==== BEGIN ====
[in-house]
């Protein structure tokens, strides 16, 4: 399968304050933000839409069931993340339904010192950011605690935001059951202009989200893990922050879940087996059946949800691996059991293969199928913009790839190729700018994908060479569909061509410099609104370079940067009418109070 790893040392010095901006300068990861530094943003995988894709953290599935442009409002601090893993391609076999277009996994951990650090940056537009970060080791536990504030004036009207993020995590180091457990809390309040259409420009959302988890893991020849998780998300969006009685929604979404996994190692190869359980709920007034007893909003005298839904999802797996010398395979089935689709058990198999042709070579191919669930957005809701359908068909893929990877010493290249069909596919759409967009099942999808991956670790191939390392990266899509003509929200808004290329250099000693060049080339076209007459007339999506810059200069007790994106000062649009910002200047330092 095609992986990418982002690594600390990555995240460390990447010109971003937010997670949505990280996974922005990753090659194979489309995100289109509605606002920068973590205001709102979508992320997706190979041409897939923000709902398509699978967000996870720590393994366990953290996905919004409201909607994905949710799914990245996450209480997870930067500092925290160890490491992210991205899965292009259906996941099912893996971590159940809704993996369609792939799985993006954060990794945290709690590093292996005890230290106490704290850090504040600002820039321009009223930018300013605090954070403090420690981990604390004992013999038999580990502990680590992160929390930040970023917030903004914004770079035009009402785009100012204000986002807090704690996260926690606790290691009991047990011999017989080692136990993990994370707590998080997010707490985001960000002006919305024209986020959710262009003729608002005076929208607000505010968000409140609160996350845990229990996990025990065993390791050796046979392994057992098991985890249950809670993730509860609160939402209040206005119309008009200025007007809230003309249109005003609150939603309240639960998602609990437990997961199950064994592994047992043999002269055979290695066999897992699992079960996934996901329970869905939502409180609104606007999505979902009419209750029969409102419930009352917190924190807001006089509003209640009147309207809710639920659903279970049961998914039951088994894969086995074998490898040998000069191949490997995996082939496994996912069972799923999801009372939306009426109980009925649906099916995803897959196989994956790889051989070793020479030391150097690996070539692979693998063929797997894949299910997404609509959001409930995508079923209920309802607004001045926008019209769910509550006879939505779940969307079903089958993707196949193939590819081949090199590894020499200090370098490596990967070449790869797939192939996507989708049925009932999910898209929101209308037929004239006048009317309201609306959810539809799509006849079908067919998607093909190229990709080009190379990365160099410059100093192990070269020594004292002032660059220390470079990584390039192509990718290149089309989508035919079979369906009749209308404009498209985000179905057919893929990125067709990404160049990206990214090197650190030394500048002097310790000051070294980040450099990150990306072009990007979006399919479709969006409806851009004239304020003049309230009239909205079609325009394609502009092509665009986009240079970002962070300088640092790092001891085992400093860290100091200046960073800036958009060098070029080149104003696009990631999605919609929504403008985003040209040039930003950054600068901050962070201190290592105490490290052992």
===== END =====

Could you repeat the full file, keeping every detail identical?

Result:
[in-house]
């Protein structure tokens, strides 16, 4: 399968304050933000839409069931993340339904010192950011605690935001059951202009989200893990922050879940087996059946949800691996059991293969199928913009790839190729700018994908060479569909061509410099609104370079940067009418109070 790893040392010095901006300068990861530094943003995988894709953290599935442009409002601090893993391609076999277009996994951990650090940056537009970060080791536990504030004036009207993020995590180091457990809390309040259409420009959302988890893991020849998780998300969006009685929604979404996994190692190869359980709920007034007893909003005298839904999802797996010398395979089935689709058990198999042709070579191919669930957005809701359908068909893929990877010493290249069909596919759409967009099942999808991956670790191939390392990266899509003509929200808004290329250099000693060049080339076209007459007339999506810059200069007790994106000062649009910002200047330092 095609992986990418982002690594600390990555995240460390990447010109971003937010997670949505990280996974922005990753090659194979489309995100289109509605606002920068973590205001709102979508992320997706190979041409897939923000709902398509699978967000996870720590393994366990953290996905919004409201909607994905949710799914990245996450209480997870930067500092925290160890490491992210991205899965292009259906996941099912893996971590159940809704993996369609792939799985993006954060990794945290709690590093292996005890230290106490704290850090504040600002820039321009009223930018300013605090954070403090420690981990604390004992013999038999580990502990680590992160929390930040970023917030903004914004770079035009009402785009100012204000986002807090704690996260926690606790290691009991047990011999017989080692136990993990994370707590998080997010707490985001960000002006919305024209986020959710262009003729608002005076929208607000505010968000409140609160996350845990229990996990025990065993390791050796046979392994057992098991985890249950809670993730509860609160939402209040206005119309008009200025007007809230003309249109005003609150939603309240639960998602609990437990997961199950064994592994047992043999002269055979290695066999897992699992079960996934996901329970869905939502409180609104606007999505979902009419209750029969409102419930009352917190924190807001006089509003209640009147309207809710639920659903279970049961998914039951088994894969086995074998490898040998000069191949490997995996082939496994996912069972799923999801009372939306009426109980009925649906099916995803897959196989994956790889051989070793020479030391150097690996070539692979693998063929797997894949299910997404609509959001409930995508079923209920309802607004001045926008019209769910509550006879939505779940969307079903089958993707196949193939590819081949090199590894020499200090370098490596990967070449790869797939192939996507989708049925009932999910898209929101209308037929004239006048009317309201609306959810539809799509006849079908067919998607093909190229990709080009190379990365160099410059100093192990070269020594004292002032660059220390470079990584390039192509990718290149089309989508035919079979369906009749209308404009498209985000179905057919893929990125067709990404160049990206990214090197650190030394500048002097310790000051070294980040450099990150990306072009990007979006399919479709969006409806851009004239304020003049309230009239909205079609325009394609502009092509665009986009240079970002962070300088640092790092001891085992400093860290100091200046960073800036958009060098070029080149104003696009990631999605919609929504403008985003040209040039930003950054600068901050962070201190290592105490490290052992």